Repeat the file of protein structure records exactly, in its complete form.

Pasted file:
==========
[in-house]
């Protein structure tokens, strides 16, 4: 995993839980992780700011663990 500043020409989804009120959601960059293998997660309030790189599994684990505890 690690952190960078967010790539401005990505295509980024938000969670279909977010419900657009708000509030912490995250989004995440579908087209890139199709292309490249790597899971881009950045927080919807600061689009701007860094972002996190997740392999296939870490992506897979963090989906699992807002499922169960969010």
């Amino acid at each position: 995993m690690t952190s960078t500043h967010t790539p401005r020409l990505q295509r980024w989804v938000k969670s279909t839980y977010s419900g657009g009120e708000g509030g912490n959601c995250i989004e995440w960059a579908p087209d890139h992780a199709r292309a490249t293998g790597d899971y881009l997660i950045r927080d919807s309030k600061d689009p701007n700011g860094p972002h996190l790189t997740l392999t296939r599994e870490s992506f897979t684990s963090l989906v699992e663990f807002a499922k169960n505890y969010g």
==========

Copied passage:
[in-house]
């Protein structure tokens, strides 16, 4: 995993839980992780700011663990 500043020409989804009120959601960059293998997660309030790189599994684990505890 690690952190960078967010790539401005990505295509980024938000969670279909977010419900657009708000509030912490995250989004995440579908087209890139199709292309490249790597899971881009950045927080919807600061689009701007860094972002996190997740392999296939870490992506897979963090989906699992807002499922169960969010």
């Amino acid at each position: 995993m690690t952190s960078t500043h967010t790539p401005r020409l990505q295509r980024w989804v938000k969670s279909t839980y977010s419900g657009g009120e708000g509030g912490n959601c995250i989004e995440w960059a579908p087209d890139h992780a199709r292309a490249t293998g790597d899971y881009l997660i950045r927080d919807s309030k600061d689009p701007n700011g860094p972002h996190l790189t997740l392999t296939r599994e870490s992506f897979t684990s963090l989906v699992e663990f807002a499922k169960n505890y969010g």